It's been a roller-coaster week to say the least for Alex Burrows.
Just two days after earning the NHL's weekly honours for tallying back-to-back hat tricks, the Vancouver Canucks winger was fined $2,500 by the league for 'conduct deemed detrimental to the NHL and the game of hockey.'
On separate plays during the third period of Vancouver's 3-2 loss to the Nashville Predators on Monday, referee Stephane Auger assessed Burrows with minor penalties for diving, interference and unsportsmanlike conduct. After the game, Burrows not only expressed his disappointment of the situation, but also raised eyebrows over an alleged interaction with Auger.
"It was personal," he explained. "It started in warm up before the anthem. The ref (Auger) came over to me and said I made him look bad in Nashville on the Smithson hit (during a game on Dec. 8). He said he was going to get me back tonight and he did his job in the third.
"(We're) battling hard for 60 minutes to win a hockey game because every two points are so huge, so important, and because of a guy's ego it just blows everything out of proportion and they're making bad calls and the fans are paying for it and we're paying for it. I think he (Auger) should sit out the rest of the year making calls like that."
And as far as the NHL is concerned, everyone is moving on. Auger was not fined or suspended by the league for the alleged threats, because the evidence just wasn't there.
"We have determined that Mr. Burrows' account of referee Auger's comments to him before the game, and specifically Burrows' suggestion that these comments indicated bias against the player or the Vancouver team, cannot be substantiated," explained NHL Senior Executive Vice President of Hockey Operations Colin Campbell. "While Referee Auger engaged the player in a brief conversation prior to the opening face-off, I firmly believe that nothing inappropriate was said and that referee Auger's intentions were beyond reproach."
So here was Dave's question to you: "Did the NHL handle the Alex Burrows-Stephane Auger matter properly?"
And here are the answers that Dave liked best:
"No, the NHL didn't handle this properly. Burrows should be made to wear a pink tutu and ballet slippers so his dives would be more entertaining." - Steve
"People say Burrows was whining, but it seems Auger was doing that first by flexing his authoritative muscles to gain personal satisfaction. Far from professional." - Brad (via Facebook)
"The situation was handled correctly. Players should worry about the aspects of the game they can control and they shouldn't get involved with the refs. Punishment well-deserved." - Justin
"Once again, the NHL blew it. Why doesn't TSN hire a person to watch all on-ice conversations and read lips?" - Brian
"The only way for the NHL to be transparent is to publish both versions of the events. The league's unwillingness to do that leads fans to believe Burrows and puts Auger in a tough spot forevermore." - Francis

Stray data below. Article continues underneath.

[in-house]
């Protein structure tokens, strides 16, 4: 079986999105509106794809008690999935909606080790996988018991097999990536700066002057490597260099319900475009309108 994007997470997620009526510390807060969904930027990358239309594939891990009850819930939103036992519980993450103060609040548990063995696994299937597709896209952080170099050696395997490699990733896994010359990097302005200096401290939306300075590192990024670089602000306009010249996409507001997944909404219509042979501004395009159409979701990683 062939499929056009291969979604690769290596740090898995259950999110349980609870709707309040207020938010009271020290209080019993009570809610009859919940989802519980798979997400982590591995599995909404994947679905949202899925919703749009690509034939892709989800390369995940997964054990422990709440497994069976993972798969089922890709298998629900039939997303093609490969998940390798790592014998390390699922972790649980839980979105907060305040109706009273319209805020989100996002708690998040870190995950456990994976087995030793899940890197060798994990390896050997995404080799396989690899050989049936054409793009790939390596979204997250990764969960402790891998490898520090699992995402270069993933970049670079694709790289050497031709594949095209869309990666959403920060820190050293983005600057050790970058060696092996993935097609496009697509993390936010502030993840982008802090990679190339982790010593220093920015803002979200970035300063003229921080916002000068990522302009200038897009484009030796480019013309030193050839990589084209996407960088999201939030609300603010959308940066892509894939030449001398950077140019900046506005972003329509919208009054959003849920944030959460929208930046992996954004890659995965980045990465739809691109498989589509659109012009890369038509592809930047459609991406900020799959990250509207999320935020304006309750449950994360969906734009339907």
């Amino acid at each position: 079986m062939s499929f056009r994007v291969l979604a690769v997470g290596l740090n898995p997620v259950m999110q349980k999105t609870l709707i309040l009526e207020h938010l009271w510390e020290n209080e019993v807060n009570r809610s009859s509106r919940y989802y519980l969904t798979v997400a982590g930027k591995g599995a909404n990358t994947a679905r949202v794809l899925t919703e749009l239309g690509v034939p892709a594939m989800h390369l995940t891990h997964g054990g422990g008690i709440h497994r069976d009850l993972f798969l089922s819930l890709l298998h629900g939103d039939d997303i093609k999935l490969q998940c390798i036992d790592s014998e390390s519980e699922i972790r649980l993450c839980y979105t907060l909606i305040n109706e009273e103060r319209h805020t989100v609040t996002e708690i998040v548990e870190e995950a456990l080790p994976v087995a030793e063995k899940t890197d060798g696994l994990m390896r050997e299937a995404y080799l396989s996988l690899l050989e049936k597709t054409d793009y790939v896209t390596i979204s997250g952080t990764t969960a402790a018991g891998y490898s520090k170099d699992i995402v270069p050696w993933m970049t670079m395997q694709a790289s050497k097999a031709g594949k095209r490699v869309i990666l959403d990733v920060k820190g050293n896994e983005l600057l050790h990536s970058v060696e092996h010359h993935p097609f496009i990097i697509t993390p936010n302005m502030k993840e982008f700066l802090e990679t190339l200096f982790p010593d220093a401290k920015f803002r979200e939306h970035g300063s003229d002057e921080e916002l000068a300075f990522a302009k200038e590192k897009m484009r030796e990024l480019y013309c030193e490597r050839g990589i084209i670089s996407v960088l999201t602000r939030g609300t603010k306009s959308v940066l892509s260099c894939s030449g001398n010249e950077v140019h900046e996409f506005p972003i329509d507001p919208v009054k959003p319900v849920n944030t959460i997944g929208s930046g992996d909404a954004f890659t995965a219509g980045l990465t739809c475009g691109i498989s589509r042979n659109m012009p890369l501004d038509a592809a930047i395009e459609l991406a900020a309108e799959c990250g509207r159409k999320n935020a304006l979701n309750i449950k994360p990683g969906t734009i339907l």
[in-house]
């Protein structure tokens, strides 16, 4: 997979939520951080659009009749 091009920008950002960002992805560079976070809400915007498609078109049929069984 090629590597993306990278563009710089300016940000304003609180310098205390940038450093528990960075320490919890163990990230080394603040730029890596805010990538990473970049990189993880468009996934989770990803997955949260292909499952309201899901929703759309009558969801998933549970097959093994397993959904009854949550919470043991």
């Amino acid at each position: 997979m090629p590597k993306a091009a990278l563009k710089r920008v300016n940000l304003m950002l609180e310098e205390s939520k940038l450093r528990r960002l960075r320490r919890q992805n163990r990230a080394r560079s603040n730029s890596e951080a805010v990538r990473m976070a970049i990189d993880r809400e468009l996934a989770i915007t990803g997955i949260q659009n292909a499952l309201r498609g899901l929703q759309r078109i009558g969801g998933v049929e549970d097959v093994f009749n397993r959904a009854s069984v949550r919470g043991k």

"Dave, I will answer your question with a question of my own - Does the NHL ever handle anything properly? Especially when it comes to discipline?" - Brad
"The NHL has seriously dropped the ball on this one. The integrity of the game has been seriously damaged, and their choice of action is to sweep it under the rug. There wasn't even a full investigation. If things like this can happen, the NHL is not even a competitive sport anymore." - Nathan
"Basically the NHL is saying that refs are not there to enforce the law. They are the law! In the words of Jeremy Roenick, "It's a joke, wake up NHL!" P.S. Will the NHL fine me too for speaking my mind?" - Giovanni
"Yes - I think the league handled the Burrows-Auger situation quickly and easily - perhaps not to the satisfaction of the player. But there's a lot more politics in the game over the last 10 years. It used to be so simple and enjoyable." - Patricia
"The NHL may consider the case closed, but the fans in Vancouver sure don't. Auger is going to return to Vancouver at some point and when he does he's going to deal with 18,000 fans chanting angrily at him. The teams in the Northwest Division have enough competition from each other, they don't need it from the refs as well." - Dan
And Dave's Reply To All:
The question was: did the NHL act properly? I'm not sure there's anything "proper" about the way hockey deals with dirty business. If there's a code for fighting, there's a code for a mess like this, too. It's entirely too cute to say that Burrows got what he deserved by blowing the whistle on a ref, but I'll say it anyway.
Burrows' first mistake was no big deal - he tried to embarrass Auger on the ice, and it seems he succeeded. Then he reacted to Auger's response - whatever it was, and it would help to know - by blabbing to the media - a $2,500 misdemeanor.
But here's what Burrows did that cost him any support or sympathy: he tried to get Auger fired. There's a code for that, and the league applied it by laying the entire blame on Burrows. Not that he didn't have a case, but Burrows blew it by trying it himself.